Slash the Salt?
Everything you need to know to lower your sodium intake for better heart health.
By Sheila Buff
If everyone in America cut their salt intake to no more than 1,500 mg a day (the equivalent of 2/3 of a teaspoon), 16 million cases of high blood pressure would be prevented every year, according to the federal Centers for Disease Control.
But you're an individual, not a statistic. Should you cut back on your own salt intake? The research says yes, if you fall into one of these categories:
- You have diabetes or prediabetes
- You have high blood pressure or prehypertension
- You have kidney disease or are at high risk for it
- You're a post-menopausal woman
- You're African-American
- You're over age 40
Is that you and most people you know? According to a recent study from the CDC, nearly 70 percent of all adult Americans need to cut back on their salt intake — a lot. Even if you don't have diabetes, high blood pressure, or any other health problem, you might be just naturally sensitive to salt. Researchers estimate that one in four people are "salt sensitive" and this makes them more likely to die from heart attacks.
Today the average American consumes some 3,400 mg — the equivalent of about 2 1/2 teaspoons — of salt every day. Just about every healthy authority agrees that's way too much. Organizations such as the American Heart Association and the Institute of Medicine recommend an upper limit of 1,500 mg (2/3 of a teaspoon). The 2010 version of the Dietary Guidelines for Americans also recommends 1,500 mg, down from 2,300 mg in earlier versions.
Is Salt Messing with Your Medicine?
Reducing salt intake may be necessary to make your prescription drugs work, too. About 20 to 30 percent of people with high blood pressure are resistant to drugs. Their blood pressure stays too high even though they might be taking three different medications to lower it. If you're in that group, you know how frustrating it is to take your pills faithfully and still see your numbers refuse to come down.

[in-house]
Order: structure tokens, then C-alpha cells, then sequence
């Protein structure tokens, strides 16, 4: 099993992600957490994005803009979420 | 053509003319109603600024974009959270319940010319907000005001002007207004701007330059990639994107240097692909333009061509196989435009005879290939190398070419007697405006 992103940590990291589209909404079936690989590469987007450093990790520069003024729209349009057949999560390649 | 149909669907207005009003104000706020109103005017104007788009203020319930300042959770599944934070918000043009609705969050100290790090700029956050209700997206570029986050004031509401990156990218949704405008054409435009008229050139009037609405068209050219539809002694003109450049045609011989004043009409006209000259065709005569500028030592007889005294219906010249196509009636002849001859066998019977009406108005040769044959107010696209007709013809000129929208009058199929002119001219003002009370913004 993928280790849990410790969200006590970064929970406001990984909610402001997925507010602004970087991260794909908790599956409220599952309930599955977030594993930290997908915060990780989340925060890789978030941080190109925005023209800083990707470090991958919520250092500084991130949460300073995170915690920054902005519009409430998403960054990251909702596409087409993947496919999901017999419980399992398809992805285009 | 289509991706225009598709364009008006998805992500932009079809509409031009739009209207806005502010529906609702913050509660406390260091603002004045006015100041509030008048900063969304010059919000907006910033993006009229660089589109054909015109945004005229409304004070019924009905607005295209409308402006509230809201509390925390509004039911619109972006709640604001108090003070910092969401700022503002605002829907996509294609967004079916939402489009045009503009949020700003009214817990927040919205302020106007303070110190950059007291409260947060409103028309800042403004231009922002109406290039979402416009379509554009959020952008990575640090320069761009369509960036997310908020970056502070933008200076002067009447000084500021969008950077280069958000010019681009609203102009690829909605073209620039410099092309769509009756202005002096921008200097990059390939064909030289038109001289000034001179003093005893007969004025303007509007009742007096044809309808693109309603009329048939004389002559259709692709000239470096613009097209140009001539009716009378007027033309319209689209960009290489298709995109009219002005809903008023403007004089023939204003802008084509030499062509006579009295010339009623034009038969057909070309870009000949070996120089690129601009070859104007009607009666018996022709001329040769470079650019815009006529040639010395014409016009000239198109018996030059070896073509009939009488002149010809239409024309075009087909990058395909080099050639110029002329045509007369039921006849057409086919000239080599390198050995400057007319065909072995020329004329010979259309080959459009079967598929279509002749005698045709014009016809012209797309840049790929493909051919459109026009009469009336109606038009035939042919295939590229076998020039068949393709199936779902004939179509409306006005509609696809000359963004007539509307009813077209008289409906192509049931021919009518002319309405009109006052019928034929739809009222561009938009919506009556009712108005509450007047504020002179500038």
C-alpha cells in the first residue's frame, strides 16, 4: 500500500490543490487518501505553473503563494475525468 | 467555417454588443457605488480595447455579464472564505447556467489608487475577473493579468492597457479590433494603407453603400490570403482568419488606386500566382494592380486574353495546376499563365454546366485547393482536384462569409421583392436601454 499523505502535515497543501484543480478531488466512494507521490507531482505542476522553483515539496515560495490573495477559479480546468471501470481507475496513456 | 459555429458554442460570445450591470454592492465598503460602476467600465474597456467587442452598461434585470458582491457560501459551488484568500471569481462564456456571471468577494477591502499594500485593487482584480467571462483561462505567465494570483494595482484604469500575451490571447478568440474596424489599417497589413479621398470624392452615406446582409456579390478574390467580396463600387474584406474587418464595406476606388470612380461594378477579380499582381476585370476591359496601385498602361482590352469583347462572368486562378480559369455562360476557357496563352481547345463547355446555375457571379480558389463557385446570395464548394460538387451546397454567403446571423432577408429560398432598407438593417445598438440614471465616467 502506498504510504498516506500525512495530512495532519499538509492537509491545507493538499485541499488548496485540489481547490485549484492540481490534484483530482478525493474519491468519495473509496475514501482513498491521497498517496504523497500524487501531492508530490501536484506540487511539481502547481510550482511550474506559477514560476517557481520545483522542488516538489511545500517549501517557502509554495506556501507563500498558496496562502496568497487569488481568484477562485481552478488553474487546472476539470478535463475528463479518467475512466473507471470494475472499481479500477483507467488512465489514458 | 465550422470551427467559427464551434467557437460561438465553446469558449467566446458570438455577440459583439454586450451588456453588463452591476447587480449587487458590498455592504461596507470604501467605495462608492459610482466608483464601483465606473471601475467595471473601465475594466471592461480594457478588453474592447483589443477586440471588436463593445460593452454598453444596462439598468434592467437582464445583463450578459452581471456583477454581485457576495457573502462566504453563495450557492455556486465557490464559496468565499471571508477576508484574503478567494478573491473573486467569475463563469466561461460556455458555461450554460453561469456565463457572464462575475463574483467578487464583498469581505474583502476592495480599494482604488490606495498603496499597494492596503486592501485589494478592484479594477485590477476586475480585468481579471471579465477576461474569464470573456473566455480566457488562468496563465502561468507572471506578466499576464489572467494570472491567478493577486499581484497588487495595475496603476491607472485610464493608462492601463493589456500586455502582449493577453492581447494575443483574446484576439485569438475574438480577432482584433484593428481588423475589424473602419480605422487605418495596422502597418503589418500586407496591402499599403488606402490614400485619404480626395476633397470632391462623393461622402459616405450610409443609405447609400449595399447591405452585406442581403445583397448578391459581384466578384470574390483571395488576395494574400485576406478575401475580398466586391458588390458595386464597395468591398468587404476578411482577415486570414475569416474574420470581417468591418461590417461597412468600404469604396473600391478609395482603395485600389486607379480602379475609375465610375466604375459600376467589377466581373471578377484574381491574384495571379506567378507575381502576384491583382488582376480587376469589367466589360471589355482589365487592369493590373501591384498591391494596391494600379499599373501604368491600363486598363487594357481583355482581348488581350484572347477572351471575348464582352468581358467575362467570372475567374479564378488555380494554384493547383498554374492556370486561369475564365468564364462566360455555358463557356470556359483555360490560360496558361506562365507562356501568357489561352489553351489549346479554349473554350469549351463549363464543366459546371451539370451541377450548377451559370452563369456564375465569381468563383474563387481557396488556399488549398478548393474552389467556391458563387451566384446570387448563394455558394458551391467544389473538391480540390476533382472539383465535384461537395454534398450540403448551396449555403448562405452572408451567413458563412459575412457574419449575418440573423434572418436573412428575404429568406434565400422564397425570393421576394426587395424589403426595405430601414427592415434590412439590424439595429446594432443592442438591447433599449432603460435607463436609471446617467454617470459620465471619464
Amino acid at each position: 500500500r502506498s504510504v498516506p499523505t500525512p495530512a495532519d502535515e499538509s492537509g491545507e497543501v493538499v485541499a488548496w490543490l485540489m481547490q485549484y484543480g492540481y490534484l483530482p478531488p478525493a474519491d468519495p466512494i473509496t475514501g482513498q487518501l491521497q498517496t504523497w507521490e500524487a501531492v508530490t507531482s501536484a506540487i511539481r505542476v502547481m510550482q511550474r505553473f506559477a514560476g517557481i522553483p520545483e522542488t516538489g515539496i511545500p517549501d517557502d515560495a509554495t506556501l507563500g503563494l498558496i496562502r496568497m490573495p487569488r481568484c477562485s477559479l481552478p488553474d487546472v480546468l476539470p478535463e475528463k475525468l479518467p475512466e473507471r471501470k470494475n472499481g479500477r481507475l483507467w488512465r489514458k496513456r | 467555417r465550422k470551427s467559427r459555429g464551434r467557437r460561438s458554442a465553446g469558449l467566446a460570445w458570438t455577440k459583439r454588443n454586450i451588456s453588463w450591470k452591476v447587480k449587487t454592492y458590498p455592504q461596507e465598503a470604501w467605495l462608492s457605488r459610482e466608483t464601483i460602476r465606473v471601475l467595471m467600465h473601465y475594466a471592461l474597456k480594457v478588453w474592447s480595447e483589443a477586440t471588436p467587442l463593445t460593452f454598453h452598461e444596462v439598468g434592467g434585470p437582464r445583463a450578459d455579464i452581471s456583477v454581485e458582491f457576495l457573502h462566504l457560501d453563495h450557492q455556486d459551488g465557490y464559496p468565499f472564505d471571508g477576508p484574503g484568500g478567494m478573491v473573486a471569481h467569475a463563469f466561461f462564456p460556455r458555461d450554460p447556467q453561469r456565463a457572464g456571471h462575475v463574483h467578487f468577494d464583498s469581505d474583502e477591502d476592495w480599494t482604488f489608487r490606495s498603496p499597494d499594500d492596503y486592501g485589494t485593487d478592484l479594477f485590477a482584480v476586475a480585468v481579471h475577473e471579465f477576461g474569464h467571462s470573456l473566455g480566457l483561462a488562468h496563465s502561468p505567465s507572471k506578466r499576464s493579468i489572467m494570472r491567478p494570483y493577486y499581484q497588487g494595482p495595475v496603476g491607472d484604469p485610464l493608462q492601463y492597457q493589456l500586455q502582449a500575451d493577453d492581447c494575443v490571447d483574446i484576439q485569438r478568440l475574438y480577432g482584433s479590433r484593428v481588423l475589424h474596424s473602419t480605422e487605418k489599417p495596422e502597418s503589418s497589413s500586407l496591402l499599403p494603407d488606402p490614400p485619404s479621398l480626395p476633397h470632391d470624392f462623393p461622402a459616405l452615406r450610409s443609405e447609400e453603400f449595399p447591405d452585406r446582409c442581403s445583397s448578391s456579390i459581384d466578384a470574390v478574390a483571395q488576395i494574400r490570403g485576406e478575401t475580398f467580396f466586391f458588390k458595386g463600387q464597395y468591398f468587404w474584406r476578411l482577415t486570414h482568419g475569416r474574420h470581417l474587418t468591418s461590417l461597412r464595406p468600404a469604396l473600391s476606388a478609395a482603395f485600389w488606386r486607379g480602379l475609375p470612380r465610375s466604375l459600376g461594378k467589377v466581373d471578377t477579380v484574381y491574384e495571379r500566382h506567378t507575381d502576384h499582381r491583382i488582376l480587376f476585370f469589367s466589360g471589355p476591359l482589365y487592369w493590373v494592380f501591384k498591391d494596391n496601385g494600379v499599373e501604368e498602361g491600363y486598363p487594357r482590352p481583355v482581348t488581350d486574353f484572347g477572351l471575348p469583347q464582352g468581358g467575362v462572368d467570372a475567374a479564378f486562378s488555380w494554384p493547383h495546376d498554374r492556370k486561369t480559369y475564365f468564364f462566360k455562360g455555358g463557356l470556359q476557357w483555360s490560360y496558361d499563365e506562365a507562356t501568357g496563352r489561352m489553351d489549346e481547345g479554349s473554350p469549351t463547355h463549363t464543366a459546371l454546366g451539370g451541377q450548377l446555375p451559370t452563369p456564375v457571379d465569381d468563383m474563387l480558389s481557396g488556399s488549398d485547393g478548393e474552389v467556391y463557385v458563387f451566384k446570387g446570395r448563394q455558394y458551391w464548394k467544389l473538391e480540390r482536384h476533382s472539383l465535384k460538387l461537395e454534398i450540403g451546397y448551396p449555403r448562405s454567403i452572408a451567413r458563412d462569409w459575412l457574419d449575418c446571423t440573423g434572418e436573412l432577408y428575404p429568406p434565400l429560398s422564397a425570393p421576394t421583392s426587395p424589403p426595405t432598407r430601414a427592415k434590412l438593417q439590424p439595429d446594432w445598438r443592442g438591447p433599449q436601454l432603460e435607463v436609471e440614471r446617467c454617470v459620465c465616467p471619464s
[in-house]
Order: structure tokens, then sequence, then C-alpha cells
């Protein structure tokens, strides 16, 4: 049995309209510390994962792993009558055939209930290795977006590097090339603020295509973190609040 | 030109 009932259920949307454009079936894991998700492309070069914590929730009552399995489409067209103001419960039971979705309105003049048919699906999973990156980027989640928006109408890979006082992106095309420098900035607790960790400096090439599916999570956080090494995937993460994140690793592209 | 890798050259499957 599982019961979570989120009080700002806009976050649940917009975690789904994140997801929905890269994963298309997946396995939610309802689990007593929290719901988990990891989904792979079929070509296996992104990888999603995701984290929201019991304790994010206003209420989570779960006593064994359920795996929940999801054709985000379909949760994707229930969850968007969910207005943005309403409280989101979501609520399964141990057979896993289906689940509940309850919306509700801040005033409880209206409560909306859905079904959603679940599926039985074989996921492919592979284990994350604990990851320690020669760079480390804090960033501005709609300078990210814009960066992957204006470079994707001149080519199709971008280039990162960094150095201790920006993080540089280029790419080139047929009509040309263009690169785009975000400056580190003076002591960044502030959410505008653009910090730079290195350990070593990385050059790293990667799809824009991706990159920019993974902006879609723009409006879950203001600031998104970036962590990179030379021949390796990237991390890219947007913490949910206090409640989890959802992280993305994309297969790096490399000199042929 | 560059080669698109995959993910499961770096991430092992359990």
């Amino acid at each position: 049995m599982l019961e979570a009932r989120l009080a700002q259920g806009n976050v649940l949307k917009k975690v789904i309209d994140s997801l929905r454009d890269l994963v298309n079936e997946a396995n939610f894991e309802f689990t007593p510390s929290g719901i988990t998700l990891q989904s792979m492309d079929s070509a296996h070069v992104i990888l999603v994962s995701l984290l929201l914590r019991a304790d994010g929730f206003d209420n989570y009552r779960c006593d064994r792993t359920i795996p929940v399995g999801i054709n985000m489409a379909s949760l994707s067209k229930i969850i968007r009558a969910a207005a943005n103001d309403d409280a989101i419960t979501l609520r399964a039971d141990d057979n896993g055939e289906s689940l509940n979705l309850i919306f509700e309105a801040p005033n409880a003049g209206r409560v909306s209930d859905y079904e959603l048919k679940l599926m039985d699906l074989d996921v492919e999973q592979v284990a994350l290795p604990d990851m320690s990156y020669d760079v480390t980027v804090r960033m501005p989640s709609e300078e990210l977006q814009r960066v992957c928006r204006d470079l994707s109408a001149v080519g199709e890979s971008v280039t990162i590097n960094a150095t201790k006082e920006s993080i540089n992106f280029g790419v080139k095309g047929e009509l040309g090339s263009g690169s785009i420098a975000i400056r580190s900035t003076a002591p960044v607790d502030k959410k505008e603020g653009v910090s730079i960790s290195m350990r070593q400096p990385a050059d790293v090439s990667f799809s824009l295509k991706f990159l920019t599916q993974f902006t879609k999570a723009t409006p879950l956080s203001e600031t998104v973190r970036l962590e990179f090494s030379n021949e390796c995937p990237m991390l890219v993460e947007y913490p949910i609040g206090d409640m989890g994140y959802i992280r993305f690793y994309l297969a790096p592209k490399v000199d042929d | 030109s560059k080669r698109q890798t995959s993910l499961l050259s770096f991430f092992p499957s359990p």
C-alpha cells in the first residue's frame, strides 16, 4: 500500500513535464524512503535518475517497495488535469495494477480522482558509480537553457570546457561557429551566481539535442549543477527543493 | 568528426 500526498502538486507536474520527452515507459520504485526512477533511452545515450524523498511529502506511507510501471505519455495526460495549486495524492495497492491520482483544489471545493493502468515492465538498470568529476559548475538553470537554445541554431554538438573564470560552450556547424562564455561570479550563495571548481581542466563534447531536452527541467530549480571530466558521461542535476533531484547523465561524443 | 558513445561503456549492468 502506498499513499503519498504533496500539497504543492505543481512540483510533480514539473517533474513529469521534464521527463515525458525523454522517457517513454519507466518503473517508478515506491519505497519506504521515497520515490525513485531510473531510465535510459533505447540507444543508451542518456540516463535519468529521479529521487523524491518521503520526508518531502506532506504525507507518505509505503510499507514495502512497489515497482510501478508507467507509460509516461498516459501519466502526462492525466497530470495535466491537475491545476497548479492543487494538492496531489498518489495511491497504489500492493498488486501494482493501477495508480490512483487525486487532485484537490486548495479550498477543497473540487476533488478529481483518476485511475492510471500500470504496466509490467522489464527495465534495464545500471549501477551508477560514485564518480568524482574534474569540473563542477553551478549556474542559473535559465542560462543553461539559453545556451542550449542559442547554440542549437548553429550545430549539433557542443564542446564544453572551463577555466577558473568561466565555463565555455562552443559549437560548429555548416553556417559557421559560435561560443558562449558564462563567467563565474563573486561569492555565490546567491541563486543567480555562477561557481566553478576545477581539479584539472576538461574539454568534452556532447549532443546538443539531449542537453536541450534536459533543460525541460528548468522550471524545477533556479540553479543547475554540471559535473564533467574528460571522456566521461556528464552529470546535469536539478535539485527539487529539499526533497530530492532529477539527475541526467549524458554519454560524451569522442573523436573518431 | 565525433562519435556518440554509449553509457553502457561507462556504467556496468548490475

A recent study suggests that a high-salt diet could be part of the problem. Too much salt may decrease the effectiveness of drugs used to treat patients with resistant hypertension. In the study, a group of patients with resistant hypertension went on a low-salt diet for just one week — and saw their blood pressure drop by an average of nearly 23 points systolic (the top number) and 9 points diastolic (the bottom number). Their salt intake wasn't extremely low. It was limited to half a teaspoon a day — close to the amount authorities recommend for everyone.
Where's the Salt?
It's not just a matter of hiding the salt shaker. Three-quarters of the salt in the average diet comes from restaurant food and processed foods such as soup, tomato sauce, snack foods, and canned foods. That makes extra salt hard to avoid, but there are plenty of simple ways to cut back. Frozen vegetables, for instance, have far less salt — and usually more nutrition overall — than the canned versions. You can use the % Daily Valus (%DV) for sodium (the culprit ingredient in salt) on the nutrition facts label of food packages to make better choices. Foods that are 5 percent or less of the %DV for sodium are low in salt; foods that are 20 percent or more are high in salt. If you mostly stick to foods that are 5 percent or less, your taste buds will hardly notice the difference, but your blood pressure might.
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